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Digital technology in education can impair the right to education and widen inequalities – New UN report warns

Education / Digital age

17 June 2016

GENEVA (17 June 2016) – “Digital technologies should reduce inequalities in society, not widen them,” today said the United Nations Special Rapporteur on the right to education, Kishore Singh, during the presentation of his report on the ‘Right to Education in the Digital Age’ to the Human Rights Council.

In his report, which examines how digital technology is transforming the landscape of higher education, and considers its implications for the right to education, Mr. Singh urges all Governments across the world “to ensure that the use of digital technologies in education promotes access, quality and equity in education, and does not undermine them.”

“Technology in education provides important benefits, but it can also impair the right to education if inequitably implemented,” the human rights expert cautioned while calling on States “to take special care that marginalization and disparities are not allowed to grow.”

“Governments must ensure that the digital divide in education, both between States and within them, is progressively reduced,” the Special Rapporteur said. He noted that in the UN 2030 Agenda for Sustainable Development, Governments have stressed the need to bridge the digital divide, and stressed that “States must make the elimination of digital divides a key priority as we implement this Agenda.”

According to the independent expert, public policies have not kept pace with the rapid developments in digital technologies. “Governments must ensure that their legislation and policies are updated to protect the right to education,” he added.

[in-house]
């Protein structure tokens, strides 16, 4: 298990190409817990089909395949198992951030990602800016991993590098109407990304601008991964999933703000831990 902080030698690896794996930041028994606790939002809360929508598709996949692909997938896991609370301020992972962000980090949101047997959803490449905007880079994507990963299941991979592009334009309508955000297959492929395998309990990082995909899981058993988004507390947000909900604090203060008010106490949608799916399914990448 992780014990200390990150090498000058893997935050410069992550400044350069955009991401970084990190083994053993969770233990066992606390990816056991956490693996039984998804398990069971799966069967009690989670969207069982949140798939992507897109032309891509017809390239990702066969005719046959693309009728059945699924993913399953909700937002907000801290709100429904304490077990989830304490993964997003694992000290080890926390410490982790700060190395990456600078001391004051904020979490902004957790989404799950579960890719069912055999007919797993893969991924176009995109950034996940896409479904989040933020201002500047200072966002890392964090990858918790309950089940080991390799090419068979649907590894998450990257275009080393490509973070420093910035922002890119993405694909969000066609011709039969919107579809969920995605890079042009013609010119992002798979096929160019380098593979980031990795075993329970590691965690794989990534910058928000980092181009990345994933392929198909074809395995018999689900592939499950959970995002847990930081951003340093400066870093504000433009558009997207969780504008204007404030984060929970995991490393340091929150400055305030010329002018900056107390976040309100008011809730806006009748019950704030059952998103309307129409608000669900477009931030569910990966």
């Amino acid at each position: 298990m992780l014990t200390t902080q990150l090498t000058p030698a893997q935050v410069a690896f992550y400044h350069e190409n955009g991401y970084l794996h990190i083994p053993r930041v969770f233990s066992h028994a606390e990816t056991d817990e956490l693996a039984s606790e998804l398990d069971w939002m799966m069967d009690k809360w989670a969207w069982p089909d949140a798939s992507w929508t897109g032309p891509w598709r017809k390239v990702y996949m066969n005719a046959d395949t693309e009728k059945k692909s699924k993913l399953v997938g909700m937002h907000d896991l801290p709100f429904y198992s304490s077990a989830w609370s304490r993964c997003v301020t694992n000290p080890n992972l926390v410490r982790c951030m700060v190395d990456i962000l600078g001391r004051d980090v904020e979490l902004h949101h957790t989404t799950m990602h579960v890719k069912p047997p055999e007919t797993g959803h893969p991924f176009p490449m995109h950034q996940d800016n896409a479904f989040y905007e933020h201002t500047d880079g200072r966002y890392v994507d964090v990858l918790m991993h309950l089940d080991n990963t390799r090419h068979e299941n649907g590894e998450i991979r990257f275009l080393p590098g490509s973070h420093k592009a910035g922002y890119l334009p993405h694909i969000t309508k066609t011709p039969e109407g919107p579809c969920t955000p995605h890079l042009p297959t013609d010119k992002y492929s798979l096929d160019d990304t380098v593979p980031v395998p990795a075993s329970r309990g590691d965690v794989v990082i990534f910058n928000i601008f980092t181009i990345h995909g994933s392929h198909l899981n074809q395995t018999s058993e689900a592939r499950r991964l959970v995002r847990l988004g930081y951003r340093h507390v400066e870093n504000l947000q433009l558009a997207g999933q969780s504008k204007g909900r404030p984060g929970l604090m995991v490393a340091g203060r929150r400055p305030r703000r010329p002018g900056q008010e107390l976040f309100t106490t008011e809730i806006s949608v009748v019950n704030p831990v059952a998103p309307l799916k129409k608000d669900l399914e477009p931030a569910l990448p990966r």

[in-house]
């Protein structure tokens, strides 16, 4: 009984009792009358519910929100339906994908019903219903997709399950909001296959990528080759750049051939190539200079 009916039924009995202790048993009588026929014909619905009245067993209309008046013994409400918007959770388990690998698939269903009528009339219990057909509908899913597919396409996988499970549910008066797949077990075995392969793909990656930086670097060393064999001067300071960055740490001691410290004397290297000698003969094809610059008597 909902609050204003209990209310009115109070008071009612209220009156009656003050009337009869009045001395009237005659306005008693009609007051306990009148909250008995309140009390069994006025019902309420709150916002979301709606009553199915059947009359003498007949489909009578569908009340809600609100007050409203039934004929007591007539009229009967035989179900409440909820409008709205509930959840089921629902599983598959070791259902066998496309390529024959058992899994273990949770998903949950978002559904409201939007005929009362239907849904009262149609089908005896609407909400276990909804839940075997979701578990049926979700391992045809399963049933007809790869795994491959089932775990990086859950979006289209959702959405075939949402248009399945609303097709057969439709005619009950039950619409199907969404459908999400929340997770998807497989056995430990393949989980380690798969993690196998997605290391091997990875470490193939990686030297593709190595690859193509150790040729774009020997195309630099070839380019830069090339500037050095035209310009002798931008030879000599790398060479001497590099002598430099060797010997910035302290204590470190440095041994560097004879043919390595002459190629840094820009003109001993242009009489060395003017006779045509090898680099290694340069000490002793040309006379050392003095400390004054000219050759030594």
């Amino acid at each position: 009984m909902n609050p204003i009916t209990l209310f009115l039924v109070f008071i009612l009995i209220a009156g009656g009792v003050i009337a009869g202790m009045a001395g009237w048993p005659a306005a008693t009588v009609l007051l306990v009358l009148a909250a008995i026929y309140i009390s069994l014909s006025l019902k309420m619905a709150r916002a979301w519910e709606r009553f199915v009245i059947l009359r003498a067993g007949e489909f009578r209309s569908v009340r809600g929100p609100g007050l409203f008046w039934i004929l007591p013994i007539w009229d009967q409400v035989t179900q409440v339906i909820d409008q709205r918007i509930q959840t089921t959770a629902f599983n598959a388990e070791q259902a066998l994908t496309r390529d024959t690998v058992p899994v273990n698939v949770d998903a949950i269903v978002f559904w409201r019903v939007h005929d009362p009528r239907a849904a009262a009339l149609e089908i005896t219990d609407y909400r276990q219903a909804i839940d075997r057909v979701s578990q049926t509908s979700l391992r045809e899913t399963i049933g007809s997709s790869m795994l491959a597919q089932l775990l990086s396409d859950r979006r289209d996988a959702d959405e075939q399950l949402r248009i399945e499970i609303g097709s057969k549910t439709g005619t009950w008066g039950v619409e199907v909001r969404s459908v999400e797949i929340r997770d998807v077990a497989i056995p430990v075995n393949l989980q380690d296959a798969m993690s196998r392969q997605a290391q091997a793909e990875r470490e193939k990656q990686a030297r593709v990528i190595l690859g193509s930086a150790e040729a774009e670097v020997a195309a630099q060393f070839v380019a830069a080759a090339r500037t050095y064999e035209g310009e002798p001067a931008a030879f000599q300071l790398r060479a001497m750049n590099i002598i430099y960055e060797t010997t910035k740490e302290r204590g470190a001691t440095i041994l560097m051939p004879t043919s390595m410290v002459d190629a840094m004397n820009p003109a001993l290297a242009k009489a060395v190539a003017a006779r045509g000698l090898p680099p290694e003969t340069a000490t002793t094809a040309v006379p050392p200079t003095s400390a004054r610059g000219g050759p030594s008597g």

Noting the rapid developments in massive open online courses and online learning, Mr. Singh expressed concern that digital technologies should supplement, and not substitute face to face teaching and human interaction.

“States must take measures to ensure that the right to education in the digital age is not violated by private providers,” the Special Rapporteur said urging Governments to guard against abusive practices in online learning and delivery diplomas. “The intellectual community and civil society should raise public debates to ensure education remains a public good and not for private profit,” he added.

The expert noted the need to amend copyright laws “to allow for greater non-profit use in education, and States should support the development of free, online open education resources for all.”
“I also call upon the United Nations treaty bodies, and the Universal Periodic Review mechanism, to look into the use of digital technology in education,” Mr. Singh added, “to ensure that the norms and principles of the right to education are protected, and that technology strengthens this right, rather than undermining it.”  

The Special Rapporteur concluded by noting that digital technologies are negatively affecting students by impairing their ability to contemplate and think critically. “Universities are the moral seat of learning, and must foster common human values,” he underscored.  

Kishore Singh (India), the Special Rapporteur on the right to education since August 2010, is a professor specialized in international law who has worked for many years with UNESCO for the promotion of the right to education, and advised a number of international, regional and national bodies on right to education issues. Throughout his career, Mr. Singh has supported the development of the right to education in its various dimensions and worked to promote better understanding of this right as an internationally recognized right. Learn more, log on to:

The Special Rapporteurs are part of what is known as the Special Procedures of the Human Rights Council. Special Procedures, the largest body of independent experts in the UN Human Rights system, is the general name of the Council’s independent fact-finding and monitoring mechanisms that address either specific country situations or thematic issues in all parts of the world. Special Procedures’ experts work on a voluntary basis; they are not UN staff and do not receive a salary for their work. They are independent from any government or organization and serve in their individual capacity.

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